At the July 12 meeting of the Blanco County Commissioners Court, a proposal to place a bust of Lyndon B. Johnson on the Courthouse lawn was unanimously rejected. The Commissioners apparently cooled to the project after seeing an artist’s rendition of the “the statue” which, in reality, is a large bust of LBJ that portrays the former president from mid chest to the top of his head.
The bust would measure approximately 18 feet high on a two-foot high base measuring from six to ten feet in diameter. “A bust may be a little large for the courthouse lawn,” said Commissioner Liesmann.
Sherry Jenkins representing the County Historical Commission said that some people love the idea of such a monument even though they might feel it inappropriate for the courthouse lawn. The latter feel that it would be more appropriate elsewhere such as in the grove of trees behind the new County Annex.
Judge Guthrie emphasized that this was not his project and that he neither supports it nor rejects it. He left it up to the commissioners to make the decision. He said that he was approached several weeks ago about the issue and was informed that donations had been pledged for the project. He expressed, however, that there are some issues in connection with it, not the least of which is obtaining the approval of the State Historical Commission in Austin before placing such a monument on the historic courthouse lawn.
Commissioner Liesmann questioned the maintenance of such a monument. “What about graffiti if placed behind the Annex? It might be better if placed in a more protected setting.” A gentleman in the audience asked if there would be a cost to the County to prepare the land. “I don’t know,” said the Judge. “There is no authorization at present to expend public funds on this other than to provide a place for it.”
From the audience, Tex Riley spoke in favor of the monument stating that “the more people come downtown the more viable our local businesses are. Considerations of maintenance, although appropriate, do they outweigh bringing people downtown? I recommend the appointment of a committee” he said, “to study the advantages and disadvantages of such a project and then to come back to the court with a reasonable proposal.”
“The time element is crucial,” said Judge Guthrie. “This project is to be done in the context of another project being done by the artist.” He indicated that the artist needed a decision prior to the end of the month if the project is to proceed.
A gentleman by the name of Elliott, who has a business across from the courthouse, spoke out in favor of placing the monument in the downtown area. Commissioner Granberg expressed concerns about the monument falling into disrepair as some previous signage in the area had. It was Elliott’s opinion that the monument would not fall into disrepair due to the material that would be used in its construction.
Mr. Liesmann moved to deny placing the monument on the courthouse lawn. “I cannot see the State Historical Commission approving this,” he said. The vote was unanimous in support of the motion.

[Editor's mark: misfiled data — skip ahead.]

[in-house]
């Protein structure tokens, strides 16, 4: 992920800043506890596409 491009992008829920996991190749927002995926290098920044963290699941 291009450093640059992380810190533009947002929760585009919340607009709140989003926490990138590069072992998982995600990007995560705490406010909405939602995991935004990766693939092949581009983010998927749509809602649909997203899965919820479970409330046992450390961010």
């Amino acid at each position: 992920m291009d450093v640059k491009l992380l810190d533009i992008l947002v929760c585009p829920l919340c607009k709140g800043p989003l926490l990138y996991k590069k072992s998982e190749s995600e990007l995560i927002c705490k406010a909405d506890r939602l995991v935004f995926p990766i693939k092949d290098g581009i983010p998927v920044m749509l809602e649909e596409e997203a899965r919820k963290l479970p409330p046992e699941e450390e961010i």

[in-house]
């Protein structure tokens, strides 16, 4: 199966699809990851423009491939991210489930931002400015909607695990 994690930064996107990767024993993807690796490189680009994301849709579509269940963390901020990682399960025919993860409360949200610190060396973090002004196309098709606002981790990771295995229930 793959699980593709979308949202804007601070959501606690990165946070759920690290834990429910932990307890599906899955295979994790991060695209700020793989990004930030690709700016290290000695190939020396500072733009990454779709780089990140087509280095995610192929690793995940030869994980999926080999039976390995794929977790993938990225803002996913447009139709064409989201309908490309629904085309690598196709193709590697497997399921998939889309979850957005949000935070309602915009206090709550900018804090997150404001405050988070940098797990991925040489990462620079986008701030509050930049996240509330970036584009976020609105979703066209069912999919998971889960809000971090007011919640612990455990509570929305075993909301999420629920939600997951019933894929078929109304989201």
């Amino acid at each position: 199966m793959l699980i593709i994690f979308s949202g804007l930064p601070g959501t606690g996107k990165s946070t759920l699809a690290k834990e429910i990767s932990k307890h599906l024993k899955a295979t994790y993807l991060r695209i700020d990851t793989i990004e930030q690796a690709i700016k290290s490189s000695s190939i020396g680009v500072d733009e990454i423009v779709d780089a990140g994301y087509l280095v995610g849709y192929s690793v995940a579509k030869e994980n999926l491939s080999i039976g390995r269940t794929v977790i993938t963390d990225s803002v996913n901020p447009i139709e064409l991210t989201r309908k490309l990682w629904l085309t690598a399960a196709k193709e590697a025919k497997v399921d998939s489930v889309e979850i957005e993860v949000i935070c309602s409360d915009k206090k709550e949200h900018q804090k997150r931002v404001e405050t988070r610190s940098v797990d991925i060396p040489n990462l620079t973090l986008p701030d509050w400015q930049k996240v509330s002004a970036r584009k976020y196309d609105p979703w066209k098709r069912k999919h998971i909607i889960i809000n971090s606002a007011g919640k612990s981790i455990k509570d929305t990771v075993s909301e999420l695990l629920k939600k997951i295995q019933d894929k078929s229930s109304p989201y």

In other business, commissioners extended the burn ban in the county until 9 a.m. on August 9.
The justice of the peace for Precinct One was authorized to spend $5,000 from his technology fund for the extraction of data from Tyler Incode which was the company that formerly handled the county’s case management system. Netdata is the new provider for the county’s case management program and needs to extract encoded and hidden files from Tyler Incode. The justice of the peace indicated that Netdata would eventually make up the $5,000 so that it would actually cost the county nothing.
Commissioners approved the imposition of optional fees for the calendar year 2012 as required by the Texas Department of Motor Vehicles under Texas Transportation Code. The $10 license plate fee will not change from that being currently charged.
Commissioners authorized the tax resale of Lot 30, Block 2 in the Lake of the Hills Estates subdivision in the amount of $600. Judge Guthrie was authorized to sign the tax resale deed. “These are small grandfathered lots,” said Judge Guthrie. “Next door neighbors usually purchase them to add to the size of their lots and usually cost from $300 to $800.” He supported the move due to the fact that it would put the property back on the tax rolls for the county and for the school district.
The county judge was authorized to sign an interlocal agreement with CAPCOG for 911 answering equipment. This is a re-authorization for 2012 to 2013. It is funded by the 911 service.
A “housekeeping measure” for a surety bond for the county surveyor was approved by the commissioners.
A change order was approved to the Law Enforcement Center project to include the installation of a monopole in the amount of $67,429. This is to replace what is being currently used at the sheriff’s office. The free-standing 135-foot metal pole will give improved coverage for emergency services, the fire department and law enforcement. It will tie into emergency power so that it can continue to operate in the event of some natural disaster.
“This is a win-win situation,” said Judge Guthrie. “It is hard-wired straight into our communications systems. We have been working for months on this. It will include all new equipment which will serve as a backup in case the system at Mountain Top goes down.” At present EMS and the fire department are both paged via the antenna that sits atop the town water tower. It has tentatively been approved by the town of Johnson City.